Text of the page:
Turning a blind eye to plagiarism

Research shows a quarter of students plagiarise whilst at university. | Photo: Anneka James
Research shows a quarter of students plagiarise whilst at university. | Photo: Anneka James

Studies suggest as many as a quarter of students plagiarise, but figures show hardly any students at Lincoln are punished for cheating this way.

Hundreds or even thousands of University of Lincoln students may be getting away with plagiarising work each year, after figures released by the university have raised question marks over its ability to deal with the problem.

A Freedom of Information request from The Linc found that between academic years 2003/04 and 2008/09 the university has made formal allegations of plagiarism against under 0.2 percent of students.

The university has formally investigated just 184 students for plagiarism. In this time, the number of allegations totalled 203, as some students may have been accused of more than one offence, and the total of proven cases was 163.

The average detection of plagiarism detection nationally is just 0.72%, according to the Amber project report from 2008, produced by Higher Education Academy/Joint Information Systems Committee (JISC).

Past research on rates of plagiarism suggest that as many as 25% of students might plagiarise while at university. A study, conducted in 2004 by research company Freshminds found that around 16% of recent graduates admitted passing off other people’s work as their own on a number of occasions, and around 9% said they had plagiarised once.

One reason for the lack of for­­­mal cases of recorded plagiarism at the university is that academic staff may be lenient on offenders.
One former University of Lincoln student recalls one such case: “In my last year at university, one of my friends was caught plagiarising in her dissertation, she was just informally warned and told to rewrite the offending parts. There was no real punishment.”

Jude Carroll, a leading plagiarism expert and a member of academic staff at Oxford Brookes University, says that dealing with cases of plagiarism informally is not unusual and not necessarily the wrong thing to do. She points out that her university deals with plagiarism in a similar way: “Most cases are managed well below that level of disciplinary action. In my own university, we handle almost 100 cases for every one that goes to the full disciplinary board.”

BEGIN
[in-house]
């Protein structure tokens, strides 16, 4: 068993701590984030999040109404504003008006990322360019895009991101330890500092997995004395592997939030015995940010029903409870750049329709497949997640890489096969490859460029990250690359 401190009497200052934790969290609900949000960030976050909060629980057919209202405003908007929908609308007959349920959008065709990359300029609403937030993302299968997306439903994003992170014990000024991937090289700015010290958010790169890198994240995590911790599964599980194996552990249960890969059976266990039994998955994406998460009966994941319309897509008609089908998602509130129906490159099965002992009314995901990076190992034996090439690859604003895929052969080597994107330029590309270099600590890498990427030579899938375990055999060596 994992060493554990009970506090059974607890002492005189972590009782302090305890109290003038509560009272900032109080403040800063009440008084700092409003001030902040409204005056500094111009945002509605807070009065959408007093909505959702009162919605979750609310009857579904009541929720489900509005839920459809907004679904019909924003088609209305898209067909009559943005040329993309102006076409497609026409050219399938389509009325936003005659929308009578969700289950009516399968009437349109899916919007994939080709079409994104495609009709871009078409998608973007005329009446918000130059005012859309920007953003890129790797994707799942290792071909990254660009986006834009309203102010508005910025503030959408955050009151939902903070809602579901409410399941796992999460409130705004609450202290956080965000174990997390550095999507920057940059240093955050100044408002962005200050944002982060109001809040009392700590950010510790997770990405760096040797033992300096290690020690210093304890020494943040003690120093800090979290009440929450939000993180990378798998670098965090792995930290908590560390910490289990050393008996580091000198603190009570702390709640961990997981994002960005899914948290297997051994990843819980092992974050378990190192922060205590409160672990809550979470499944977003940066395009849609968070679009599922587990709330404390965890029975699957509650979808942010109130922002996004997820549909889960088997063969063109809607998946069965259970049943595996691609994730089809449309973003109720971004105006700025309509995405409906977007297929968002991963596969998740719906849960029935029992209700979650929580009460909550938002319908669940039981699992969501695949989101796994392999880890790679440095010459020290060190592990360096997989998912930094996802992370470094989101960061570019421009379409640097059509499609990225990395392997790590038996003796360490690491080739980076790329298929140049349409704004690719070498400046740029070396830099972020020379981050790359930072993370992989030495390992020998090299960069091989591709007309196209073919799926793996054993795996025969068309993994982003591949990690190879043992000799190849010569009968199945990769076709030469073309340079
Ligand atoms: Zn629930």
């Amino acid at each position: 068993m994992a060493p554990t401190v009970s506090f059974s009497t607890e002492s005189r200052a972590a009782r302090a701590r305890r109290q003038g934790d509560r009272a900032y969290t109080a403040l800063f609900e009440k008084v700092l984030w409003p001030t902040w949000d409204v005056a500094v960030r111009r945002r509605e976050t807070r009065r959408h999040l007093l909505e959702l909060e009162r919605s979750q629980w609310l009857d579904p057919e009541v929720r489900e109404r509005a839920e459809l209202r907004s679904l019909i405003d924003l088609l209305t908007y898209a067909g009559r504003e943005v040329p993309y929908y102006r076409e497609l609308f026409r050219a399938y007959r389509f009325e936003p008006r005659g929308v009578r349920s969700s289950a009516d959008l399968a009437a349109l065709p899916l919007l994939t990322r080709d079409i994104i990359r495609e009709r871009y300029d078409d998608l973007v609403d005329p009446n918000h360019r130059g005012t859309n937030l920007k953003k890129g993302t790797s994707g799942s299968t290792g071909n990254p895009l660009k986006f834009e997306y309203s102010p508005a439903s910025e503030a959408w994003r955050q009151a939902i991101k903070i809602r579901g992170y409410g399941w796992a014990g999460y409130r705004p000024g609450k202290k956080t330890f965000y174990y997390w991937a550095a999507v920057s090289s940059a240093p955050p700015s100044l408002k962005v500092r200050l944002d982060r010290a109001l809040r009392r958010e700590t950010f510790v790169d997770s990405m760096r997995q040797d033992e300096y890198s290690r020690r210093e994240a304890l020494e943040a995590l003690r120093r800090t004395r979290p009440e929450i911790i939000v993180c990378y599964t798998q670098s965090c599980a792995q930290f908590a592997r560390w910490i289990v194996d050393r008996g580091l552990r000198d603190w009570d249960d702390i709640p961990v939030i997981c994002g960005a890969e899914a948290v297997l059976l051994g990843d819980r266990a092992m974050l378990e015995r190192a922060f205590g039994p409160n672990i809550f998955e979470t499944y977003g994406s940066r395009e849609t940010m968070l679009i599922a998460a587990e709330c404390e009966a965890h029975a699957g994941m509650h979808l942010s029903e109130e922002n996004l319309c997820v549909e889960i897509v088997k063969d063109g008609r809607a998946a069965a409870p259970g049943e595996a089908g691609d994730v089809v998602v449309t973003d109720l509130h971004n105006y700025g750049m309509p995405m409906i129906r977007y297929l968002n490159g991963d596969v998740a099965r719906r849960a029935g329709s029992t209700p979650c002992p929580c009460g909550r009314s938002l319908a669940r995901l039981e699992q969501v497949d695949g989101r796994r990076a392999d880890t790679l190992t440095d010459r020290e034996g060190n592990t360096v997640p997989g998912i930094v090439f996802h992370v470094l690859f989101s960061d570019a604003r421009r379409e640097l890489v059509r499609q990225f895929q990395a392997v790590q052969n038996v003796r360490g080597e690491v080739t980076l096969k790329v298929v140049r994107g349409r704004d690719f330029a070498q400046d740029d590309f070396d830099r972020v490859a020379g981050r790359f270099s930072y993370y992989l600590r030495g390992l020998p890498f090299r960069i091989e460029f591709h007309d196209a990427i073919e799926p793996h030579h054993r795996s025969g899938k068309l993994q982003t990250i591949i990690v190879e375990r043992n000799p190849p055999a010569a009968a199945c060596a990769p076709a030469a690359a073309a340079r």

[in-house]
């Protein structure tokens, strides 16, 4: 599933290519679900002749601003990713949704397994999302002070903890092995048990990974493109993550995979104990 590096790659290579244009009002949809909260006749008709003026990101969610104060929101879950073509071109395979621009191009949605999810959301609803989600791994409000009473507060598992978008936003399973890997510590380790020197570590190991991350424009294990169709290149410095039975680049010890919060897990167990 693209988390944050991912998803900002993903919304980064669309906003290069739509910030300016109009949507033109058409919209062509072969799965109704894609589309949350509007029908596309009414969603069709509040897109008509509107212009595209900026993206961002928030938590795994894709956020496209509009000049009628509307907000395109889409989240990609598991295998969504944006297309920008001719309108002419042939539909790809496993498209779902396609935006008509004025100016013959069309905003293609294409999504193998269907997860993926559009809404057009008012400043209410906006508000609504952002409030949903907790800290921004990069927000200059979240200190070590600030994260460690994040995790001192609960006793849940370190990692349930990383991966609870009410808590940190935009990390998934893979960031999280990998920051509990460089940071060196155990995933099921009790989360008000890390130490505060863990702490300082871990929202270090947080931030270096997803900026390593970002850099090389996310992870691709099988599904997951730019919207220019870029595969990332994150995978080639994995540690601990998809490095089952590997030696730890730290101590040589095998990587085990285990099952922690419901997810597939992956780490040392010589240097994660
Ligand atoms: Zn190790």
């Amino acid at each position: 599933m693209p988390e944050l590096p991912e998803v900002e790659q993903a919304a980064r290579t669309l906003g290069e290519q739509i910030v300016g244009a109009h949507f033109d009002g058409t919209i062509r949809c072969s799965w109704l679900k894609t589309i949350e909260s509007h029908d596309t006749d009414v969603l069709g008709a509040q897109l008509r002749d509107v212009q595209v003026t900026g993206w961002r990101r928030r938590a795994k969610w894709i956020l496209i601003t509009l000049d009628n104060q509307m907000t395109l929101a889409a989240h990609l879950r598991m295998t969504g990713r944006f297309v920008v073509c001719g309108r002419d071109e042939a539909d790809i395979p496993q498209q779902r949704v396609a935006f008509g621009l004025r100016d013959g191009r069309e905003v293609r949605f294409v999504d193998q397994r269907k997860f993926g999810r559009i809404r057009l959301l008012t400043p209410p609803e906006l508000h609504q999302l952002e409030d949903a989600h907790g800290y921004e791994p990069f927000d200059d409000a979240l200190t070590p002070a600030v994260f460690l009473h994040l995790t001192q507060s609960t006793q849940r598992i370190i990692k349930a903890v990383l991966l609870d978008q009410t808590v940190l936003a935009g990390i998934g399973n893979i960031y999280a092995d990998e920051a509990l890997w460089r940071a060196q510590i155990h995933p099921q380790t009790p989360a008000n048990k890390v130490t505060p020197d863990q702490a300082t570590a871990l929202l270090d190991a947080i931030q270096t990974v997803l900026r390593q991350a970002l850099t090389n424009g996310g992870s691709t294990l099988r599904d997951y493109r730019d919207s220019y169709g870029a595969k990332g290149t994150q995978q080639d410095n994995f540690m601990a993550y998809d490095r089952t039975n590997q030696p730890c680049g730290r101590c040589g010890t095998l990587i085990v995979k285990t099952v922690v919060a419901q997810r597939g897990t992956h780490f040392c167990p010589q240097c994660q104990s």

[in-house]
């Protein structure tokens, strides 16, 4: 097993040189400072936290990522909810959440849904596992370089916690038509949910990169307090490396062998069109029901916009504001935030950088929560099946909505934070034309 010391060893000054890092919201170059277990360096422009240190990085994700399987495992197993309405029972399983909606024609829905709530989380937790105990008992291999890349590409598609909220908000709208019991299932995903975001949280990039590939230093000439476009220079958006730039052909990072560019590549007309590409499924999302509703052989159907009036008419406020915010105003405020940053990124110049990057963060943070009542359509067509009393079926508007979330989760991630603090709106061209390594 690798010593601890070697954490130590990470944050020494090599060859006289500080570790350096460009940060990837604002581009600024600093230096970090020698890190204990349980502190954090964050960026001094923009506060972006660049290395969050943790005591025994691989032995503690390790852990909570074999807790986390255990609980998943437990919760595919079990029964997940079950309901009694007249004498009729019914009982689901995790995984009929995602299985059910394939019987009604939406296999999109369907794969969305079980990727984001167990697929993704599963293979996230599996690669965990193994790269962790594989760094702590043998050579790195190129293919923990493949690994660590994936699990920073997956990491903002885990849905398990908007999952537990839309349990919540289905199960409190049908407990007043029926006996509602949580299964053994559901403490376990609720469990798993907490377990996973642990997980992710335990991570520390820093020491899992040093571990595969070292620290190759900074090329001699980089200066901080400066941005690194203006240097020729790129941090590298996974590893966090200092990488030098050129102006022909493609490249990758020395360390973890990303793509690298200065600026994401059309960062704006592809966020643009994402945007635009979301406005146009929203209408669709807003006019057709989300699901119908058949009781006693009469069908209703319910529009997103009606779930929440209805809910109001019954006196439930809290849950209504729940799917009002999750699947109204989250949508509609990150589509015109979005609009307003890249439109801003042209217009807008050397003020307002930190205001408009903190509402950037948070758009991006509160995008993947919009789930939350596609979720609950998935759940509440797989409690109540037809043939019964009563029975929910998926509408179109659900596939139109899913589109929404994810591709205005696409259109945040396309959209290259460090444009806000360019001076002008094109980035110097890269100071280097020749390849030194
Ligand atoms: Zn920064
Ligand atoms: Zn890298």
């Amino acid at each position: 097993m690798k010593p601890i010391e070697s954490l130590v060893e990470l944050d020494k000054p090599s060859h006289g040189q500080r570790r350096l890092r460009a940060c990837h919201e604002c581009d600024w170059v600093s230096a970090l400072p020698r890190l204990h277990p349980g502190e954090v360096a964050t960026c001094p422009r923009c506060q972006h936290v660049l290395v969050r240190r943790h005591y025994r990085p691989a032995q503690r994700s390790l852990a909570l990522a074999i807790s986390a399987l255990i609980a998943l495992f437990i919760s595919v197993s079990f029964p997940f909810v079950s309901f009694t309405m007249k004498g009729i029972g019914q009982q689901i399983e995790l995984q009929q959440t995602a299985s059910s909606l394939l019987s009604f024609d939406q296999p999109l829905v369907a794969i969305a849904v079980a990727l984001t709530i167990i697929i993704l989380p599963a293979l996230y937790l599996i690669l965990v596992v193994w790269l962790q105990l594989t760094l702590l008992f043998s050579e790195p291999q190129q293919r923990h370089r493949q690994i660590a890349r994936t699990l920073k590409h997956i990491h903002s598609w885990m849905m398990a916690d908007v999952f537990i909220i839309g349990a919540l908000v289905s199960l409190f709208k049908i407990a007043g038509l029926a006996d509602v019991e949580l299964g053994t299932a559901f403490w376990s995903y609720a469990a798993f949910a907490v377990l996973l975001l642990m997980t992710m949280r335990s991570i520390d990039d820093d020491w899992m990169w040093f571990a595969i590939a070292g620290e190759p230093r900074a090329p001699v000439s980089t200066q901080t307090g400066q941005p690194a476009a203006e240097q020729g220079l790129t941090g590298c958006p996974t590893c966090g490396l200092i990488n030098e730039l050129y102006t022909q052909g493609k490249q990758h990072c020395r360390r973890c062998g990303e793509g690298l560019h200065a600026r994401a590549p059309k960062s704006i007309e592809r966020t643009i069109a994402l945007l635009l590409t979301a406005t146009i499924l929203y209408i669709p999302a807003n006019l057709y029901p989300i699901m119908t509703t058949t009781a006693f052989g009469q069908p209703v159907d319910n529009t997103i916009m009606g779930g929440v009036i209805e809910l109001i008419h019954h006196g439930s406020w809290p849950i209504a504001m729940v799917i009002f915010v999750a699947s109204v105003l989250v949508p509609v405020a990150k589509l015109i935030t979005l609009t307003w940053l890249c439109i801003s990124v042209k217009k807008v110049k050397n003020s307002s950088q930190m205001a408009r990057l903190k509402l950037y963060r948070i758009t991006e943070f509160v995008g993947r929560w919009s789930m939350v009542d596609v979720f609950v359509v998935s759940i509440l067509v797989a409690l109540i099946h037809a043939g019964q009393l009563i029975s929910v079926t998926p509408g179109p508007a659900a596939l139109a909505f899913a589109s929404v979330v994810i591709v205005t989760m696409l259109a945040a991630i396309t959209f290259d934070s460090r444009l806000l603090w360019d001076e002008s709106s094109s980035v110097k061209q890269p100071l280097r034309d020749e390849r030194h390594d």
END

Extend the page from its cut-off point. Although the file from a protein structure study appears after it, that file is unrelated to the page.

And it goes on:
Carroll, who has written books and given lectures on dealing with plagiarism for over a decade, explains that she believes the gap between those that say they plagiarise, and those cases that are formally dealt with, highlights how complex it is to collect data on this subject and make sense of it. She also points out that there are other steps needed to stop and deter plagiarism that don’t offer such a “sexy” message as catch and punish solutions, such as plagiarism software.

She says: “In my view, identifying cases is not the tough part. Many universities process huge numbers of scripts. The Open University processes more than 150,000 every year. Scaling up the use of tools like Turnitin [a plagiarism-detection website] is easy — dealing with the consequences is more difficult.”

Richard Keeble, a journalism lecturer at the University of Lincoln, agrees with Carroll, arguing that while catching plagiarism is important, deterring it from happening in the first place is equally so. While Professor Keeble does believe that plagiarism detection software is extremely useful, he also says that there’s a responsibility on staff to structure units and assessments with plagiarism in mind.

“I believe in seen exams and presentations. Seen exams, where the exam questions are given before the exam, provide the challenge of researching, learning, synthesising the information, and remembering, all under unthreatening conditions,” Professor Keeble said.

He goes on to explain that these two forms of assessment, are both difficult to plagiarise and mean the focus is on assessing what you know rather than what you don’t, as is the case with traditional unseen exams.

Despite the success and his experience with his assessment techniques, he does concede that not all academic staff follow this way of teaching.
Professor Keeble says that he is keen for other academic colleagues to adopt similar teaching styles, because of both the impact he feels it has on plagiarism and the belief that it enhances the learning experience for students.

Although it is difficult to know exactly how many students are actually plagiarising and how many cases are being dealt with informally, Anne Flood, an academic advisor for Plagiarism Advice, claims that universities are taking the issue seriously.

Flood says: “From our personal experience, there is no definite evidence to suggest that universities are failing to catch plagiarists. Indeed, our experience is that universities are taking a more proactive approach to ensure that student work is authentic.”

One Response to Turning a blind eye to plagiarism

  1. Max Weetman says:

    Do the academic staff plagiarise?